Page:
Sexual violence in conflict destroys lives and damages communities. Next week sees the largest gathering ever brought together on this subject, with a view to creating irreversible momentum against sexual violence in conflict. This global summit will be held in London from 10-13 June 2014. More than 140 world leaders will take part in these discussions aimed at bringing an end to sexual violence in conflict.
Background to this summit
The United Nations established the Office of the Special Representative of the Secretary-General for Sexual Violence in Conflict in 2009. This office has six priorities:
- to end impunity for sexual violence in conflict by assisting national authorities to strengthen criminal accountability, responsiveness to survivors and judicial capacity
- the protection and empowerment of civilians who face sexual violence in conflict, in particular, women and girls who are targeted disproportionately by this crime
- to mobilize political ownership by fostering government engagement in developing and implementing strategies to combat sexual violence
- to increase recognition of rape as a tactic and consequence of war through awareness-raising activities at the international and country levels
- to harmonise the UN’s response by leading UN Action Against Sexual Violence in Conflict, a network of focal points from 13 UN agencies that amplify programming and advocacy on this issue in the wider UN agenda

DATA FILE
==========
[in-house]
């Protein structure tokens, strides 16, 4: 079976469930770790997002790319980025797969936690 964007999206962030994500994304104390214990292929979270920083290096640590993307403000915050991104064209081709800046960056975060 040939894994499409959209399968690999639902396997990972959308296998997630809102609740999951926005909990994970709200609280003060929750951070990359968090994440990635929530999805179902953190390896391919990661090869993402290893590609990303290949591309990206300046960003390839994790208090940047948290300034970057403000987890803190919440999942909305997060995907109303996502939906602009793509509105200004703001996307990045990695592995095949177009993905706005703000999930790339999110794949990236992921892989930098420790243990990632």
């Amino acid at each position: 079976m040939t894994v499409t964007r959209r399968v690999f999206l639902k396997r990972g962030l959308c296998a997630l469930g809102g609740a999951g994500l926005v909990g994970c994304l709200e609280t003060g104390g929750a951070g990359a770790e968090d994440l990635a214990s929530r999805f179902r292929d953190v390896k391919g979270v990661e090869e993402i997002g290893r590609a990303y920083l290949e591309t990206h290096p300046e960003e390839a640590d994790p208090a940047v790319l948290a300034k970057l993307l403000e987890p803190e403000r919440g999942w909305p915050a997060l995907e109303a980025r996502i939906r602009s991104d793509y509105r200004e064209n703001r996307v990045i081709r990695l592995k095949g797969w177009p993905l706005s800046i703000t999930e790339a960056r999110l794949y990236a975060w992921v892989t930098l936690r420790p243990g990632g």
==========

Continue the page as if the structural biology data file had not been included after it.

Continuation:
- to emphasise greater national ownership.
The Office has eight priority countries:
- Bosnia and Herzegovina
- Central African Republic (CAR)
- Colombia; Cote d’Ivoire
- Democratic Republic of Congo (DRC)
- South Sudan
While six of the eight priority countries are in Africa, this problem is widespread and the Office of the Special Representative is engaged on this issue in Asia and the Pacific (in Cambodia for residual cases from the Khmer Rouge period) and the Middle East (Syria).
UN Security Council Resolutions about ending sexual violence in armed conflict
Resolution 2106 on 24 June 2013
Focuses on accountability for perpetrators of sexual violence in conflict and stresses women’s political and economic empowerment.
Resolution 1960 on 16 December 2010
Establishes a monitoring, analysis and reporting mechanism on conflict-related sexual violence in situations on the Council’s agenda, and also calls upon parties to armed conflict to make specific, time-bound commitments to prohibit and punish sexual violence; asks the Secretary-General to monitor those commitments.
Media reports about the Global Summit
- 'Foreign minister Julie Bishop speaks out against sexual violence in war zones', SMH, 2 June 2014
- 'Ending sexual violence in conflict: what’s your message to world leaders?' by Liz Ford, The Guardian, 29 May 2914
- 'Jolie to seek end to sexual violence as war weapon at London summit' by Julian Borger, The Guardian, 1 April 2014
The Office of the Special Representative of the Secretary-General for Sexual Violence in Conflict have established an online forum: Stop Rape Now. It invites everyone to take a stand against the use of sexual violence as a tactic of war by adding a cross-armed picture to their global campaign.